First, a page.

The Importance of Playing Ernest
Not Only Did Kenneth Branagh Seem Phyiscially Cut Out For The Role Of Shackleton: Like the Explorer, He Is Regarded As A Born Leader
Sunday Times, 9 December 2001
Why Kenneth Branagh? In lining up Russell Crowe for a long-planned Hollywood biopic that has yet to be made, the German director Wolfgang Petersen announced that there was no Englishman of sufficient stature to play Sir Ernest Shackleton. There may not be at the global box office. Branagh's own recent form on the big screen, culiminating in his unloved 'Love's Labour's Lost', has seen him long since turfed off the A-list. But he does seem to be the perfect fit for Shackleton. It's not just age, or the physical coincidence of a squat burliness and a square jaw. Branagh, 40, is also the same character type. He has a long history as an actor-manager whom the public could never quite bring themselves to love: that's Sir Ernest all over. Irish-born, both men give off an aura of not quite fitting in, of channelling their ferocious energy into going it alone and flying by the seat of their pants. You imagine that the actor would be as little fun to live with as the explorer.
"What appealed to me was his heroism," says Branagh. "Charles Sturridge has done a convincingly complex picture of a fellow who was much flawed, a bit reckless with money, ruthless in some ways, but in charge the best was brought out of him. His imagination and vision about the care of others, and genuine interest in the ways groups work, is something that has fascinated me. Acting and directing gives me some experience of the Shackletonian technique of never asking people to do anything you wouldn't be doing yourself. All of those men saw Shackleton do everything they were doing and, at the end of the day, make sure everybody else had eaten first, check on their welfare, make a plan for the next day, which he had to be open enough to share with other people and have criticised at a point when his own ego would be enormously fragile, and then get up and do it all the next day. The spiritual, mental and physical capacity for going the extra mile was something that kept their belief in him alive."
This wasn't the first time someone had made the connection. A dozen years ago, Branagh was approached by an American film maker with a script that was not good enough to lure him. The writer-director Charles Sturridge says he was the only person he could think of to play the role. "I knew for certain that there had to be great physicality. But his ability to persuade was completely crucial to how Shackleton operated. Very early on, I read a description of an American woman say, 'Only Churchill have I ever seen compare with him in his ability to speak in public'."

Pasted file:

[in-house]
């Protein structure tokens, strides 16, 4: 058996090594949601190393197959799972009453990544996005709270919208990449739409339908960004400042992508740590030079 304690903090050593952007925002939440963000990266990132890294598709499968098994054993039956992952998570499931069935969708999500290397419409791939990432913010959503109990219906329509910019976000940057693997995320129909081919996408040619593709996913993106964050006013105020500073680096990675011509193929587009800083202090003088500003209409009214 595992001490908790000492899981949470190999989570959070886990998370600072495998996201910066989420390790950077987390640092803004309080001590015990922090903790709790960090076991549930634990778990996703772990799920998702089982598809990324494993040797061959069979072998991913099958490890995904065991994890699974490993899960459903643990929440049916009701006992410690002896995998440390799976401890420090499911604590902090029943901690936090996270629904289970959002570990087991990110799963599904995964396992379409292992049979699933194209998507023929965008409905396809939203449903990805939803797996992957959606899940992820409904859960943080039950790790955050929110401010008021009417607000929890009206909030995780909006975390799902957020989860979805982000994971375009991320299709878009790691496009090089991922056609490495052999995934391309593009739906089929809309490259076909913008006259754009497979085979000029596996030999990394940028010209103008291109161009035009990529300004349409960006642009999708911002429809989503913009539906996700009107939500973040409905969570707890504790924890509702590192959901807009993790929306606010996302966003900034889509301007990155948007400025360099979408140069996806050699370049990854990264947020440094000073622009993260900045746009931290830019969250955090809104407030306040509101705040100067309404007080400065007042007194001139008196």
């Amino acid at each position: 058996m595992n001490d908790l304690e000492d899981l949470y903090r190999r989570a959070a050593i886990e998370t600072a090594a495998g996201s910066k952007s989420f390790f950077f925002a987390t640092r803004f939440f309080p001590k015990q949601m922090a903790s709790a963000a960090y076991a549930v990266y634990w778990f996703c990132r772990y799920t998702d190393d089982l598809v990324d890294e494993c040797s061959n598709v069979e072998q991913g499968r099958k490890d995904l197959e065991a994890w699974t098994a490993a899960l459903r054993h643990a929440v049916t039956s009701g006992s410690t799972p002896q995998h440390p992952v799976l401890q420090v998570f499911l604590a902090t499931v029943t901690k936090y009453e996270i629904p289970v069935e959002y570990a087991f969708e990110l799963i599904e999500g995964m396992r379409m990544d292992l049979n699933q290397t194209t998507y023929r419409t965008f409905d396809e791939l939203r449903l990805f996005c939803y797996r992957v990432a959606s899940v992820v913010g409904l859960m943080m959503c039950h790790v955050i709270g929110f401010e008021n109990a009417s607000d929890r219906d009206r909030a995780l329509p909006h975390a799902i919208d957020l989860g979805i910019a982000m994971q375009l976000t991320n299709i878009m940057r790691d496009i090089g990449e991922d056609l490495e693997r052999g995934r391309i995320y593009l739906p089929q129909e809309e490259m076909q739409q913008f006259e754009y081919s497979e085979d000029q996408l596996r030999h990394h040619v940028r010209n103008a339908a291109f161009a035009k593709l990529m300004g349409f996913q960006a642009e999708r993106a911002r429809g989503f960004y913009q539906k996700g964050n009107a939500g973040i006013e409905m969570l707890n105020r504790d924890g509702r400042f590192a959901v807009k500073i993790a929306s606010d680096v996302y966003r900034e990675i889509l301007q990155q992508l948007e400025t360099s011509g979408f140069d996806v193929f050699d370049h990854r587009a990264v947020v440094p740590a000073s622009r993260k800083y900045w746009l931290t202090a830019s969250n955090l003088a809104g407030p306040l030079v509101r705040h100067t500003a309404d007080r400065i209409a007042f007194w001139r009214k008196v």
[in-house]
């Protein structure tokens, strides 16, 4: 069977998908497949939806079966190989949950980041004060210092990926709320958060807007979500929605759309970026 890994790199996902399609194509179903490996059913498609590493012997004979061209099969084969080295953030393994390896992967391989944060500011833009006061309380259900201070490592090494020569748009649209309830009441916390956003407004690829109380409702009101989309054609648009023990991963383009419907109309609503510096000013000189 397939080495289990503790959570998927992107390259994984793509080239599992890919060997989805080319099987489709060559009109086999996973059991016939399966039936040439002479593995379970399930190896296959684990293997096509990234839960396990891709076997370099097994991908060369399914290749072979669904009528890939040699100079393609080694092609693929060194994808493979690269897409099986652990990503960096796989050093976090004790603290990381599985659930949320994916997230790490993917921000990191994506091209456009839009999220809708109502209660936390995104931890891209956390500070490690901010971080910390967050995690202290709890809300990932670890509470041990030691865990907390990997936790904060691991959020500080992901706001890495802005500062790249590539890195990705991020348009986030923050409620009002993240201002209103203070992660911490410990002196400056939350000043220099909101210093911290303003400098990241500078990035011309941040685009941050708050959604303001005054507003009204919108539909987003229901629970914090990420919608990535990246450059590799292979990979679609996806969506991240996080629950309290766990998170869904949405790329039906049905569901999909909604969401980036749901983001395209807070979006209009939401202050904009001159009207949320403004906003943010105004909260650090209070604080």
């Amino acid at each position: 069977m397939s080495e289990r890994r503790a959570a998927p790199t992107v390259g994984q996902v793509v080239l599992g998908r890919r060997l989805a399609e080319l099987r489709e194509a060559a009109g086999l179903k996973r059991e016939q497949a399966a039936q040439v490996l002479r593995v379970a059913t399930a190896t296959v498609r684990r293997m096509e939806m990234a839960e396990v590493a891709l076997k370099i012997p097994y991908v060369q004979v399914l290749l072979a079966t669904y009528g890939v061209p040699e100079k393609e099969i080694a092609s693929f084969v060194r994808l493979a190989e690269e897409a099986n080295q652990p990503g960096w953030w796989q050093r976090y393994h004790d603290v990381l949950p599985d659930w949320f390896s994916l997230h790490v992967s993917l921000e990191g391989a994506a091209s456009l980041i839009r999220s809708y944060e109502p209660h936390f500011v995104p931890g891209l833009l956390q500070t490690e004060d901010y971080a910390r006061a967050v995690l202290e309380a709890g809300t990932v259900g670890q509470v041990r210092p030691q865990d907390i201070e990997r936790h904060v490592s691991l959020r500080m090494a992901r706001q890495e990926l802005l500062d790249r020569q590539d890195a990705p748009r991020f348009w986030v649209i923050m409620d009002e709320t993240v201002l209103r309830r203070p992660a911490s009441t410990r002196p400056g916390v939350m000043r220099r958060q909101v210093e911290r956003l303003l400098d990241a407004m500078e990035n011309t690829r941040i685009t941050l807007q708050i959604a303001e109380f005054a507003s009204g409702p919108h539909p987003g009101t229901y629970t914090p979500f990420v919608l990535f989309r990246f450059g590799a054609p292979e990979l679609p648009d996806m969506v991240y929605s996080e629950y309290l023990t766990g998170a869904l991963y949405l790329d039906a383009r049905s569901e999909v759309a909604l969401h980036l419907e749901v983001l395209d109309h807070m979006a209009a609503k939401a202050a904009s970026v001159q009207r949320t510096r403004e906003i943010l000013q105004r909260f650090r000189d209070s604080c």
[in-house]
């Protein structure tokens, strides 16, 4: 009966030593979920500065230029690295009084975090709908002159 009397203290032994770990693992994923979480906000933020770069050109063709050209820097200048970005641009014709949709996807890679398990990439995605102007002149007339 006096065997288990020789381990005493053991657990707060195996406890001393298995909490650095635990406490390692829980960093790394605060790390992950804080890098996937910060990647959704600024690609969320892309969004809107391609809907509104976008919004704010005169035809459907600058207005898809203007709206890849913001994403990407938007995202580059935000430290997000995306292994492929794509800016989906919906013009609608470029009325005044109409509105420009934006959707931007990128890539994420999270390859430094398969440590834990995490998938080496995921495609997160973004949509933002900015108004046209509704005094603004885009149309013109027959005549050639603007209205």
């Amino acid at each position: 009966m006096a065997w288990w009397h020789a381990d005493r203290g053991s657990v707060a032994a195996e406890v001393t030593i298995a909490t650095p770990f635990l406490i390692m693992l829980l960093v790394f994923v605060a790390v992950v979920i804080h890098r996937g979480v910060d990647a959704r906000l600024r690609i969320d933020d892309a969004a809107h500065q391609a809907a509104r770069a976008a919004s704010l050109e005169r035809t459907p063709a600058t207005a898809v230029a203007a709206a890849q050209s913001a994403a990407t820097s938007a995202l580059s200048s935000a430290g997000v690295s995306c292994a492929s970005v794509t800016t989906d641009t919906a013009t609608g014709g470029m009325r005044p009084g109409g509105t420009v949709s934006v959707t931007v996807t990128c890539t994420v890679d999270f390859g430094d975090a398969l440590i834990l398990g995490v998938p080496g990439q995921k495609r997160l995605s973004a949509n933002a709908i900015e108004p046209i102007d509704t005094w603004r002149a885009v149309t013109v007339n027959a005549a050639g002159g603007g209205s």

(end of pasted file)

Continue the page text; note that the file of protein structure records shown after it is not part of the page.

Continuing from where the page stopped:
On both stage and screen, Branagh made his name as another great English orator, Shakespeare's 'Henry V'. When Sturridge offered the role over a Chinses meal in Knightsbridge last year, not a word had been written. Branagh accepted before they ordered. He had never played a nonfictional character. Already a Scott enthusiast - "because he writes so beautifully and so evocatively" - he began immersing himself in polar literature. He found in Shackleton's diary "this unusual possibility to check almost day by day across the expedition. You to some extent begin to feel that you uniquely have a chance to get closer to the man than you might otherwise do."
In Dundee, Branagh visited the Discovery, the ship for Scott's 1901 expedition, which gave Shackleton his first taste of the south. He looked in on the James Caird in Dulwich College, an exact replica of which was built for the drama. He listened to gramaophone recordings of Shackleton's voice. "People talk about him having some Irish lilt, but in the undeniably self-conscious recordings of the time he wounded very English, with maybe a little intonation that had a Celtic influence. But it was very exciting to hear his voice." He met Shackleton's grand-daughter Alexandra, who brought to the cast read-through the cooking pot that made the crossing of South Georgia. "The preparatory process was enjoyable even beyond the excitement of playing the part."
Branagh also spoke to explorers. "One of the things that struck me about explorers, and Shackleton in particular, was that their drive to get to the start of the expedition finally outweighed any considerations about the logic of what they were doing. When I talk to modern explorers, you see them do whatever they can just to get the money and just to get to the start point, at the earliest opportunity - even if, as was definitely the case with Shackleton, they are ill prepared. 'I've got there so now nobody canstop me.' That sort of thing goes on with films." The polar explorer David Hempleman-Admas also gave him an insight into "the experience of 18 months' or two years' preparation for the expedition, and then absolutely ghastly challenge of the first half-hour, as it were when you leave Pinner on the way to the airport and a racing mind battles with the contradiction inherent in 'I've sacrificed family life and every spare hour I've had over the last two years, and I don't want to go now'."
This may be the role that Branagh has been waiting for all his life. Sturridge explains that in casting, "You look for something that you can hook into someone that is going to pull out the best thing they're ever done. You want to create a performance that will astonish even those who know someone very well." Branagh concedes that Shackleton came along at exactly the right time for him: "In some ways I feel like I'm starting again. Acting's got much, much harder for me. I don't know if it's reaching 40. But I felt it would be a life-changing experience."